The Gather-ing Storm

Posted by: Rob Hof on January 16, 2006

Yikes, I guess the hype about Web 2.0 is starting to reverse course. Just as the new blogger network Gather gets $6 million more in venture funding, bloggers are falling all over themselves to dump on it. No surprise that some of the knocks come from competitors such as Jason Calacanis and those like Kent Newsome who worked on failed antecedents. But some of the most critical comments are coming from folks who normally are quite open to new Web 2.0 companies, such as Mike Arrington and Om Malik. Steve Rubel even thinks it’s another sign that a Web 2.0 crash is coming.

Truth be told, they all have a point (actually several good points). The site right now is so full of unexplained features that it’s hard to figure out what to do. And the stories voted tops by readers don’t exactly seem like stop-the-presses stuff. They include someone’s visit to a park in Grand Rapids, Mich., and another’s muddled rant on avian flu policies. Though I don’t know enough to speak to the business model, some folks clearly believe that it will be a stretch for Gather to pay bloggers enough from the ads they generate to provide true incentives.

Finally, the manifesto by lead investor Jim Manzi of Lotus fame, which trumpets the end of “the literary industrial complex,” whatever that means, betrays a certain arrogance attitude that seems to conflict with the grass-roots goal. Since it’s hardly the first to stake out the general territory of social news sites—there’s also Newsvine and Inform.com—such an attitude seems unwise.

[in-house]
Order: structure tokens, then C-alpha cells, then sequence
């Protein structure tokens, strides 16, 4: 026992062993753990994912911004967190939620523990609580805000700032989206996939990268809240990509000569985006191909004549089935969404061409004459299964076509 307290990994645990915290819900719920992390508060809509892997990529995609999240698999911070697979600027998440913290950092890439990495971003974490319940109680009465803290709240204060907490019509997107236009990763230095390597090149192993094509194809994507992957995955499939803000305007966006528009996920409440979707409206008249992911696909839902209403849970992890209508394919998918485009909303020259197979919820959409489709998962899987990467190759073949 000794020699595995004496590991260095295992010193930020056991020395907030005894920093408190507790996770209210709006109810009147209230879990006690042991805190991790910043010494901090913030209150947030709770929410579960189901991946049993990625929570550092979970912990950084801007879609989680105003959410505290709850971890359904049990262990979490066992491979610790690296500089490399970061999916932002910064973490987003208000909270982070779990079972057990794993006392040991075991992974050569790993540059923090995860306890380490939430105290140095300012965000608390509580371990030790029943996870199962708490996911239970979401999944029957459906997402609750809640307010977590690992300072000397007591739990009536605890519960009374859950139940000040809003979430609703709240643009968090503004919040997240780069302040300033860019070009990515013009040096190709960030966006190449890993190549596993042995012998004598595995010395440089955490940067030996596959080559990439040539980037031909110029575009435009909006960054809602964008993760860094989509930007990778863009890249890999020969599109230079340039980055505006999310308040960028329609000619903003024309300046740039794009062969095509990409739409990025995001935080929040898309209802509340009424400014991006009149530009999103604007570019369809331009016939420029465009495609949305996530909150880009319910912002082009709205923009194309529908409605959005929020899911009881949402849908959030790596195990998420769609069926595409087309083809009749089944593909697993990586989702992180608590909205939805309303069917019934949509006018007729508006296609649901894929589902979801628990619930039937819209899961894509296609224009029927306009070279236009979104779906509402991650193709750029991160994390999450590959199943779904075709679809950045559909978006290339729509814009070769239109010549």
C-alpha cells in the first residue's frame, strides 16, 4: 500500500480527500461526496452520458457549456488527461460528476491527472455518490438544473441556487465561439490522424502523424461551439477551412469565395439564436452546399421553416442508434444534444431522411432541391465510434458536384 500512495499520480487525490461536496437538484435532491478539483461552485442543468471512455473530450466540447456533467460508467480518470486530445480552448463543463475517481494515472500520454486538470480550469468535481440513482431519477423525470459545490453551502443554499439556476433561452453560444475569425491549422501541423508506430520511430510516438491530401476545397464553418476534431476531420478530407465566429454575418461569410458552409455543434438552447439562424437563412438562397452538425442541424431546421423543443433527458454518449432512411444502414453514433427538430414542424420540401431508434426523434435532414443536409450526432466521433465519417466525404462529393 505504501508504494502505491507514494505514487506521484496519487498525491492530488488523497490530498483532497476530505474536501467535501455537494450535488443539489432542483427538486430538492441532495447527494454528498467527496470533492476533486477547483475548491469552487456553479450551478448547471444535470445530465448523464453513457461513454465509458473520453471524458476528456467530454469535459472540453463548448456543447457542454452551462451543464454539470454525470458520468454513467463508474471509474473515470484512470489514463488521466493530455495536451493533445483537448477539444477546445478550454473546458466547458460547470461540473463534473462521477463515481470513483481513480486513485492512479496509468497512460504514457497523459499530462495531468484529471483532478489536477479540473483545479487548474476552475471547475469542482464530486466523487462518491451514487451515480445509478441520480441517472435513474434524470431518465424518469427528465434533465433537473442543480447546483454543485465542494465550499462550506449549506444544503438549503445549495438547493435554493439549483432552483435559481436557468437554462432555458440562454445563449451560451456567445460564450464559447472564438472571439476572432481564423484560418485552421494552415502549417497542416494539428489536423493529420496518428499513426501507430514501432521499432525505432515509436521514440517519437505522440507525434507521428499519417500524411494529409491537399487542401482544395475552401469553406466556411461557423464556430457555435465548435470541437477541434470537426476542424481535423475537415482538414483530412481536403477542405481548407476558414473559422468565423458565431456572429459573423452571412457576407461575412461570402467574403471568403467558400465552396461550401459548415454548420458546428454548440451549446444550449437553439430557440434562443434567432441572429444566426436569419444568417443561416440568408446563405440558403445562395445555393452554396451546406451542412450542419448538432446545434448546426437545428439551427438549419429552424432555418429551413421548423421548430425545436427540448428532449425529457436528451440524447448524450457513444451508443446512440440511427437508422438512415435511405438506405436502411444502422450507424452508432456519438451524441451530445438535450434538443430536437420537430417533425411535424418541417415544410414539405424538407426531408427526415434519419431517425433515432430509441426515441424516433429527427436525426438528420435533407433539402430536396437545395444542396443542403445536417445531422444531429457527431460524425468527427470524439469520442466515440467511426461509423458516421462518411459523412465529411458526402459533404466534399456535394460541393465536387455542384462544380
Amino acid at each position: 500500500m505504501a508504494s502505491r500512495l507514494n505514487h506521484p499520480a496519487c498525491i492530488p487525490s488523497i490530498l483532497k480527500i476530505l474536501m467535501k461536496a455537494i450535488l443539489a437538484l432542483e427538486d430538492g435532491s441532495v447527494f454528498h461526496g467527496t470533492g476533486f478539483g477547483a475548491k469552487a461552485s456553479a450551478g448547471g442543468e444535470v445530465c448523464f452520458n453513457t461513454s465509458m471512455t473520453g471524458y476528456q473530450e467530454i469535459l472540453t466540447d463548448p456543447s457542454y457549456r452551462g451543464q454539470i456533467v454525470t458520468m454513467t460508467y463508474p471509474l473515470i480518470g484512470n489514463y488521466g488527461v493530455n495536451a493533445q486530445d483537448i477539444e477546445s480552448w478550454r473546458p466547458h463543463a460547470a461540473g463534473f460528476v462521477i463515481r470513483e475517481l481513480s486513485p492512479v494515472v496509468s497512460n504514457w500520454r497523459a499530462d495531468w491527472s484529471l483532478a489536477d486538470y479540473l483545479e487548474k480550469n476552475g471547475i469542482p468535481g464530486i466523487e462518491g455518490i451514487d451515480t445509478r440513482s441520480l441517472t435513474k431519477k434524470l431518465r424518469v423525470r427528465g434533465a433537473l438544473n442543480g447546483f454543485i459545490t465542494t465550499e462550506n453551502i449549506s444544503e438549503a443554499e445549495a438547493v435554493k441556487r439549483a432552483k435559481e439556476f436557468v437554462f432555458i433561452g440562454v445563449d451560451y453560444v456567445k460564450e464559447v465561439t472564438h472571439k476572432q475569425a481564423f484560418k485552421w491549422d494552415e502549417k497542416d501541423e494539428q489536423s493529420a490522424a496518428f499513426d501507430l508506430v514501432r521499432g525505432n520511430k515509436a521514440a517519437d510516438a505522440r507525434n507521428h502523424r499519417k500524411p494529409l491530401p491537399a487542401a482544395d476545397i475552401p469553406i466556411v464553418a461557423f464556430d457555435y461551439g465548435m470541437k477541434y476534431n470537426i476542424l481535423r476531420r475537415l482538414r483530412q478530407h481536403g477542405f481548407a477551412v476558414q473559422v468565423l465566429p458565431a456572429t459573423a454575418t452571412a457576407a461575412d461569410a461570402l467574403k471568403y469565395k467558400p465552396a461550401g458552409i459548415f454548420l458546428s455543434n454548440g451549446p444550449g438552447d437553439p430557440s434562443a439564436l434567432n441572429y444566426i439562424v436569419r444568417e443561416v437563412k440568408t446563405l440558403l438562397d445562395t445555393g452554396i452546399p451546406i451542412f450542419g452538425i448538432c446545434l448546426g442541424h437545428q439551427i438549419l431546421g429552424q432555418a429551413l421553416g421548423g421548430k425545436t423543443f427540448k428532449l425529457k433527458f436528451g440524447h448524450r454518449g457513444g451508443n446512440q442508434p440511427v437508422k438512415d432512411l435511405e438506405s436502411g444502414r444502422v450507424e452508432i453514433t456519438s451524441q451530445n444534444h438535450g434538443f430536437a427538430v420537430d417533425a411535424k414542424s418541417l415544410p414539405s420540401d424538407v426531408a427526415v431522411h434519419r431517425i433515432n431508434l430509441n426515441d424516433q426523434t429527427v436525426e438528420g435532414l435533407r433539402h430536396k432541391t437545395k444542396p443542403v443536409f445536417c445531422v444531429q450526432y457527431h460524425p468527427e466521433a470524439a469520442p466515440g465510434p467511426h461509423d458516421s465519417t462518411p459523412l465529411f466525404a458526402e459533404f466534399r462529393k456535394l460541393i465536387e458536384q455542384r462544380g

Well, the game’s still young. And Gather’s in beta, after all. If it can bring all these pieces together more elegantly, it could evolve into a worthwhile service. For now, it’s got plenty of work to do with all that money.

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Reader Comments

sterling hager

January 16, 2006 04:05 PM

My two cents on three points: 1.) Jim Manzi, arrogant? Pope, Catholic? 2.) On being first--Remember, there was a spreadsheet before Lotus 123, and yet one would think the whole concept was invented on Memorial Drive in Cambridge. Being first never mattered. It won't matter now. Best and biggest, loudest, most moneyed-up matters in that world. Witness, you're writing about it and so am I. Fortunately in the long run, the wisdom of crowds prevails. 3.) Literary Industrial Complex? Add the word Knockwurst,(LICK) and append the word Me and you may get what most people who have actually blogged think about that contrived bit of analyst-speak. It's a sound-bite bloviation that comes in handy when a business model isn't speaking loud and clear on its own behalf as you noted.

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